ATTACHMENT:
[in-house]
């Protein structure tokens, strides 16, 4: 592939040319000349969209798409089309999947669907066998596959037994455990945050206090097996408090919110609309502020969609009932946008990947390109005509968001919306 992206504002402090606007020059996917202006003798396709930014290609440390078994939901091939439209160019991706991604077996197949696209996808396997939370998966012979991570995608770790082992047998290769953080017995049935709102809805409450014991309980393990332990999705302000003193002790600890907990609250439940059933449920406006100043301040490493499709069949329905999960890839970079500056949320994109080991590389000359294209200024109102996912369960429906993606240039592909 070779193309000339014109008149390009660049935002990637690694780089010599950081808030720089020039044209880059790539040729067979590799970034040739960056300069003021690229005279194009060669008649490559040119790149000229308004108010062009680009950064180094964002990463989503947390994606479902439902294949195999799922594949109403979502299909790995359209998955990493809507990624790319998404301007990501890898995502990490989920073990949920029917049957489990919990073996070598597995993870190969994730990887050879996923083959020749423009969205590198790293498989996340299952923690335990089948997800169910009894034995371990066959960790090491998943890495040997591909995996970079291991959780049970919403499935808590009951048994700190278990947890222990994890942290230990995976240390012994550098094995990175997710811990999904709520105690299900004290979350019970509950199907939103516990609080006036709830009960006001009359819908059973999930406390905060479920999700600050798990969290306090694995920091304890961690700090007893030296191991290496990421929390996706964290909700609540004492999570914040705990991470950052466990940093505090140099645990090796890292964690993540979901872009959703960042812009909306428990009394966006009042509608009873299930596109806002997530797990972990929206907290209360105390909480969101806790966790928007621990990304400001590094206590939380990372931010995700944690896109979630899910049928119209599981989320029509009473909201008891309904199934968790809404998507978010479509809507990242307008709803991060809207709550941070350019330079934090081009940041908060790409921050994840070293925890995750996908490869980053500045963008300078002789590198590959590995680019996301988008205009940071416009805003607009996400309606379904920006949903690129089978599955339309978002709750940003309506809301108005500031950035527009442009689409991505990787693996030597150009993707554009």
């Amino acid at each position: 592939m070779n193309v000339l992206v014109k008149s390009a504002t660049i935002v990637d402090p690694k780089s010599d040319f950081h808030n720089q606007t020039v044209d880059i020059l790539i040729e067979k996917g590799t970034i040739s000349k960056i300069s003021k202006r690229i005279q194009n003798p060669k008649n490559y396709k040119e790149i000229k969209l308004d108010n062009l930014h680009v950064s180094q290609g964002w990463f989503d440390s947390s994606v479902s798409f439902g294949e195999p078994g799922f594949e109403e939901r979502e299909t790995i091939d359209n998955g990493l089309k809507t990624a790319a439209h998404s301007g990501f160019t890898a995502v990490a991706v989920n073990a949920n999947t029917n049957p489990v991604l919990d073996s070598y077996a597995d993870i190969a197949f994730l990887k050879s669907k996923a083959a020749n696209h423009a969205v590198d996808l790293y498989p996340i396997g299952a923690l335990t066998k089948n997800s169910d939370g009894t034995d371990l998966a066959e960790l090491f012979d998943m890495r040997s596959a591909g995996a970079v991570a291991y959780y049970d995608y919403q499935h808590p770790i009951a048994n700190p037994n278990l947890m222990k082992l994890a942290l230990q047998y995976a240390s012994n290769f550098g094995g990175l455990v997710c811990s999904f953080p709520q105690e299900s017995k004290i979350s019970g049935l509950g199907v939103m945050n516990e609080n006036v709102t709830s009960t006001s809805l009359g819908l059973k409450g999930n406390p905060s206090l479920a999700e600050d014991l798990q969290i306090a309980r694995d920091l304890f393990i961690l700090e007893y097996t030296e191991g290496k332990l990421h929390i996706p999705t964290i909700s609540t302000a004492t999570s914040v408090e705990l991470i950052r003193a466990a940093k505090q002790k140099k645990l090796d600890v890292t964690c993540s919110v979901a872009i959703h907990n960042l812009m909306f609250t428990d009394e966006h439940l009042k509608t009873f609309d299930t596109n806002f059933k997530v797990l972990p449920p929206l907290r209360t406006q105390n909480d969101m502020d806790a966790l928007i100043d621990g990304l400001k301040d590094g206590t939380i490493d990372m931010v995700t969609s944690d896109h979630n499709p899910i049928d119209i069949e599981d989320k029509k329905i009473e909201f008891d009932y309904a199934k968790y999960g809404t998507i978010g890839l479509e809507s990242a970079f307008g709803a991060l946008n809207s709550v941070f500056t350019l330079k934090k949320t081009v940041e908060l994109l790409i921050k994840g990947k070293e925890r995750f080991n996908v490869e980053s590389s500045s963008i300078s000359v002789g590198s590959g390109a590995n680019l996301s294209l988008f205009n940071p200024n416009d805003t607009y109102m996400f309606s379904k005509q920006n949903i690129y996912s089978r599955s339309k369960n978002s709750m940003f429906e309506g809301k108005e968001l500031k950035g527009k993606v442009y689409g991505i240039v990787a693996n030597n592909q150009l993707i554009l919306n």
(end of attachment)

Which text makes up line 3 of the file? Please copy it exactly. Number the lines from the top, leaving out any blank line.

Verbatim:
């Amino acid at each position: 592939m070779n193309v000339l992206v014109k008149s390009a504002t660049i935002v990637d402090p690694k780089s010599d040319f950081h808030n720089q606007t020039v044209d880059i020059l790539i040729e067979k996917g590799t970034i040739s000349k960056i300069s003021k202006r690229i005279q194009n003798p060669k008649n490559y396709k040119e790149i000229k969209l308004d108010n062009l930014h680009v950064s180094q290609g964002w990463f989503d440390s947390s994606v479902s798409f439902g294949e195999p078994g799922f594949e109403e939901r979502e299909t790995i091939d359209n998955g990493l089309k809507t990624a790319a439209h998404s301007g990501f160019t890898a995502v990490a991706v989920n073990a949920n999947t029917n049957p489990v991604l919990d073996s070598y077996a597995d993870i190969a197949f994730l990887k050879s669907k996923a083959a020749n696209h423009a969205v590198d996808l790293y498989p996340i396997g299952a923690l335990t066998k089948n997800s169910d939370g009894t034995d371990l998966a066959e960790l090491f012979d998943m890495r040997s596959a591909g995996a970079v991570a291991y959780y049970d995608y919403q499935h808590p770790i009951a048994n700190p037994n278990l947890m222990k082992l994890a942290l230990q047998y995976a240390s012994n290769f550098g094995g990175l455990v997710c811990s999904f953080p709520q105690e299900s017995k004290i979350s019970g049935l509950g199907v939103m945050n516990e609080n006036v709102t709830s009960t006001s809805l009359g819908l059973k409450g999930n406390p905060s206090l479920a999700e600050d014991l798990q969290i306090a309980r694995d920091l304890f393990i961690l700090e007893y097996t030296e191991g290496k332990l990421h929390i996706p999705t964290i909700s609540t302000a004492t999570s914040v408090e705990l991470i950052r003193a466990a940093k505090q002790k140099k645990l090796d600890v890292t964690c993540s919110v979901a872009i959703h907990n960042l812009m909306f609250t428990d009394e966006h439940l009042k509608t009873f609309d299930t596109n806002f059933k997530v797990l972990p449920p929206l907290r209360t406006q105390n909480d969101m502020d806790a966790l928007i100043d621990g990304l400001k301040d590094g206590t939380i490493d990372m931010v995700t969609s944690d896109h979630n499709p899910i049928d119209i069949e599981d989320k029509k329905i009473e909201f008891d009932y309904a199934k968790y999960g809404t998507i978010g890839l479509e809507s990242a970079f307008g709803a991060l946008n809207s709550v941070f500056t350019l330079k934090k949320t081009v940041e908060l994109l790409i921050k994840g990947k070293e925890r995750f080991n996908v490869e980053s590389s500045s963008i300078s000359v002789g590198s590959g390109a590995n680019l996301s294209l988008f205009n940071p200024n416009d805003t607009y109102m996400f309606s379904k005509q920006n949903i690129y996912s089978r599955s339309k369960n978002s709750m940003f429906e309506g809301k108005e968001l500031k950035g527009k993606v442009y689409g991505i240039v990787a693996n030597n592909q150009l993707i554009l919306n």